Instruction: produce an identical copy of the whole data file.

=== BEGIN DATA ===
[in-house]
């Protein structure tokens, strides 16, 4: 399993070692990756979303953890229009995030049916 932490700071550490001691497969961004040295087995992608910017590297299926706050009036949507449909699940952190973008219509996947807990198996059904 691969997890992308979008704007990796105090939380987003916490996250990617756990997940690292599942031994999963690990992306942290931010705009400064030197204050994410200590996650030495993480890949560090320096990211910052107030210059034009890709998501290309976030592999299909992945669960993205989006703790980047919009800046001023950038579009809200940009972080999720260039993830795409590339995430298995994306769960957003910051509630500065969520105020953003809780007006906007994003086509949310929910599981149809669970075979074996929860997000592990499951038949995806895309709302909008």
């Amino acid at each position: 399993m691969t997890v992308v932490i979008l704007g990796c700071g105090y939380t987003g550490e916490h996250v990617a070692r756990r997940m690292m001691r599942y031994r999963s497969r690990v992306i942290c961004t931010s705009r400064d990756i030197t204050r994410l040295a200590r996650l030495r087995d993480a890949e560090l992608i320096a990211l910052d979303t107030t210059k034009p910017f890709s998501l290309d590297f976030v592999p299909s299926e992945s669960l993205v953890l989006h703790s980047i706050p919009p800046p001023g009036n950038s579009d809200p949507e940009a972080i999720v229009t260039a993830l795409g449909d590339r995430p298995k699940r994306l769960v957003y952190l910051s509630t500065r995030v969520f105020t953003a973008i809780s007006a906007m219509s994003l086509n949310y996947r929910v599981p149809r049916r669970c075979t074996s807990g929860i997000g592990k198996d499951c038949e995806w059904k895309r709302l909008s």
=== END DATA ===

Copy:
[in-house]
């Protein structure tokens, strides 16, 4: 399993070692990756979303953890229009995030049916 932490700071550490001691497969961004040295087995992608910017590297299926706050009036949507449909699940952190973008219509996947807990198996059904 691969997890992308979008704007990796105090939380987003916490996250990617756990997940690292599942031994999963690990992306942290931010705009400064030197204050994410200590996650030495993480890949560090320096990211910052107030210059034009890709998501290309976030592999299909992945669960993205989006703790980047919009800046001023950038579009809200940009972080999720260039993830795409590339995430298995994306769960957003910051509630500065969520105020953003809780007006906007994003086509949310929910599981149809669970075979074996929860997000592990499951038949995806895309709302909008």
């Amino acid at each position: 399993m691969t997890v992308v932490i979008l704007g990796c700071g105090y939380t987003g550490e916490h996250v990617a070692r756990r997940m690292m001691r599942y031994r999963s497969r690990v992306i942290c961004t931010s705009r400064d990756i030197t204050r994410l040295a200590r996650l030495r087995d993480a890949e560090l992608i320096a990211l910052d979303t107030t210059k034009p910017f890709s998501l290309d590297f976030v592999p299909s299926e992945s669960l993205v953890l989006h703790s980047i706050p919009p800046p001023g009036n950038s579009d809200p949507e940009a972080i999720v229009t260039a993830l795409g449909d590339r995430p298995k699940r994306l769960v957003y952190l910051s509630t500065r995030v969520f105020t953003a973008i809780s007006a906007m219509s994003l086509n949310y996947r929910v599981p149809r049916r669970c075979t074996s807990g929860i997000g592990k198996d499951c038949e995806w059904k895309r709302l909008s």